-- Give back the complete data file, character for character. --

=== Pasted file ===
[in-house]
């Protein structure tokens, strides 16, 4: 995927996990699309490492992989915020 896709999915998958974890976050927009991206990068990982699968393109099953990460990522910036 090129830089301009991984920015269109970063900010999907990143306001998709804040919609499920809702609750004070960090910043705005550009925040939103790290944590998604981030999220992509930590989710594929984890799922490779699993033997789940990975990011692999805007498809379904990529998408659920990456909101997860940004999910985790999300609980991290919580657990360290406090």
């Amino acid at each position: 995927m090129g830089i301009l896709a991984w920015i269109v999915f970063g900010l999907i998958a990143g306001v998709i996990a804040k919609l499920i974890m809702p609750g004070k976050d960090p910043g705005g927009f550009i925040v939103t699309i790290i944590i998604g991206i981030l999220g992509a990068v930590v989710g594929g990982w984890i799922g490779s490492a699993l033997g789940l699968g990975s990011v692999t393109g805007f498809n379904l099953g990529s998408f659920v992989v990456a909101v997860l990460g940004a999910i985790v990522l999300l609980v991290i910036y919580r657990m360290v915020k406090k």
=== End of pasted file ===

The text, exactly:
[in-house]
């Protein structure tokens, strides 16, 4: 995927996990699309490492992989915020 896709999915998958974890976050927009991206990068990982699968393109099953990460990522910036 090129830089301009991984920015269109970063900010999907990143306001998709804040919609499920809702609750004070960090910043705005550009925040939103790290944590998604981030999220992509930590989710594929984890799922490779699993033997789940990975990011692999805007498809379904990529998408659920990456909101997860940004999910985790999300609980991290919580657990360290406090």
């Amino acid at each position: 995927m090129g830089i301009l896709a991984w920015i269109v999915f970063g900010l999907i998958a990143g306001v998709i996990a804040k919609l499920i974890m809702p609750g004070k976050d960090p910043g705005g927009f550009i925040v939103t699309i790290i944590i998604g991206i981030l999220g992509a990068v930590v989710g594929g990982w984890i799922g490779s490492a699993l033997g789940l699968g990975s990011v692999t393109g805007f498809n379904l099953g990529s998408f659920v992989v990456a909101v997860l990460g940004a999910i985790v990522l999300l609980v991290i910036y919580r657990m360290v915020k406090k």